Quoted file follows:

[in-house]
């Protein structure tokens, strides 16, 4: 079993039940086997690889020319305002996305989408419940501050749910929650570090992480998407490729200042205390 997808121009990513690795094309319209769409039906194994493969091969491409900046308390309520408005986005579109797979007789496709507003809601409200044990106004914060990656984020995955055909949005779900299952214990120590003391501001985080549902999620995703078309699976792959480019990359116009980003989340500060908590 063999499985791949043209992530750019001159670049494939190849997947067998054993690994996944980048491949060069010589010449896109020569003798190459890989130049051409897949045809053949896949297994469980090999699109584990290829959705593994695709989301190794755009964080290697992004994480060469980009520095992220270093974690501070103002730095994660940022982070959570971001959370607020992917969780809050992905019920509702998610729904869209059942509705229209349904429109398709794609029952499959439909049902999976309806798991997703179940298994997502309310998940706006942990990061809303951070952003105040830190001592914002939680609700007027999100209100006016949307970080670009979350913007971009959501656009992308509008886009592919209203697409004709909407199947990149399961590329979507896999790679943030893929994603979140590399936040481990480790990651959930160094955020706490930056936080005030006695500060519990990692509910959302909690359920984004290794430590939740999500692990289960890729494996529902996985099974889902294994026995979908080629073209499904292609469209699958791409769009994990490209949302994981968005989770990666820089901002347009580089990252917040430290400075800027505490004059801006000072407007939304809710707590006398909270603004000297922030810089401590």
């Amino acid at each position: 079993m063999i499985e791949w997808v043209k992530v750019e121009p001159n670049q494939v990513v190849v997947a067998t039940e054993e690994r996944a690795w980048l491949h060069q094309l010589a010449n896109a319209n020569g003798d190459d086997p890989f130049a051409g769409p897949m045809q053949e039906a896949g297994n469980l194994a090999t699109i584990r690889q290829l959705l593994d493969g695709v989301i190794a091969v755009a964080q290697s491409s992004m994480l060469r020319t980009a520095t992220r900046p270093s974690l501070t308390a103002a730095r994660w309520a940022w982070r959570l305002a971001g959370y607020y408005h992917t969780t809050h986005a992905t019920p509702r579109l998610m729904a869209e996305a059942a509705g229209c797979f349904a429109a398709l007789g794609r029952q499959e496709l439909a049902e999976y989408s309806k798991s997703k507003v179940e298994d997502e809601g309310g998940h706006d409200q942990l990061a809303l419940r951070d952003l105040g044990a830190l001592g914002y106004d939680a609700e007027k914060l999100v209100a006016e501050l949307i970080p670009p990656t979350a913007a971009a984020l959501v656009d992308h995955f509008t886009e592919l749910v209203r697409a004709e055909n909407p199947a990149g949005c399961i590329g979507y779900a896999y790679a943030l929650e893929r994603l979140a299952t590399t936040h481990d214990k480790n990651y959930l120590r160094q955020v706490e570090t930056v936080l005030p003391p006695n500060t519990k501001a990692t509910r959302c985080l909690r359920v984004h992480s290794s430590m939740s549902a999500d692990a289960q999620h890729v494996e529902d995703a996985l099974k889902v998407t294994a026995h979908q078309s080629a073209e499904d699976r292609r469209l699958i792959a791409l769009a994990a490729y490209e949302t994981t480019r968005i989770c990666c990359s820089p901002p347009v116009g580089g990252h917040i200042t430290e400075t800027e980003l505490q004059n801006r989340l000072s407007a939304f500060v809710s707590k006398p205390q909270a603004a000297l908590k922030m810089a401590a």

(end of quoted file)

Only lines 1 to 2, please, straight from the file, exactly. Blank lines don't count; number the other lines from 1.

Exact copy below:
[in-house]
């Protein structure tokens, strides 16, 4: 079993039940086997690889020319305002996305989408419940501050749910929650570090992480998407490729200042205390 997808121009990513690795094309319209769409039906194994493969091969491409900046308390309520408005986005579109797979007789496709507003809601409200044990106004914060990656984020995955055909949005779900299952214990120590003391501001985080549902999620995703078309699976792959480019990359116009980003989340500060908590 063999499985791949043209992530750019001159670049494939190849997947067998054993690994996944980048491949060069010589010449896109020569003798190459890989130049051409897949045809053949896949297994469980090999699109584990290829959705593994695709989301190794755009964080290697992004994480060469980009520095992220270093974690501070103002730095994660940022982070959570971001959370607020992917969780809050992905019920509702998610729904869209059942509705229209349904429109398709794609029952499959439909049902999976309806798991997703179940298994997502309310998940706006942990990061809303951070952003105040830190001592914002939680609700007027999100209100006016949307970080670009979350913007971009959501656009992308509008886009592919209203697409004709909407199947990149399961590329979507896999790679943030893929994603979140590399936040481990480790990651959930160094955020706490930056936080005030006695500060519990990692509910959302909690359920984004290794430590939740999500692990289960890729494996529902996985099974889902294994026995979908080629073209499904292609469209699958791409769009994990490209949302994981968005989770990666820089901002347009580089990252917040430290400075800027505490004059801006000072407007939304809710707590006398909270603004000297922030810089401590």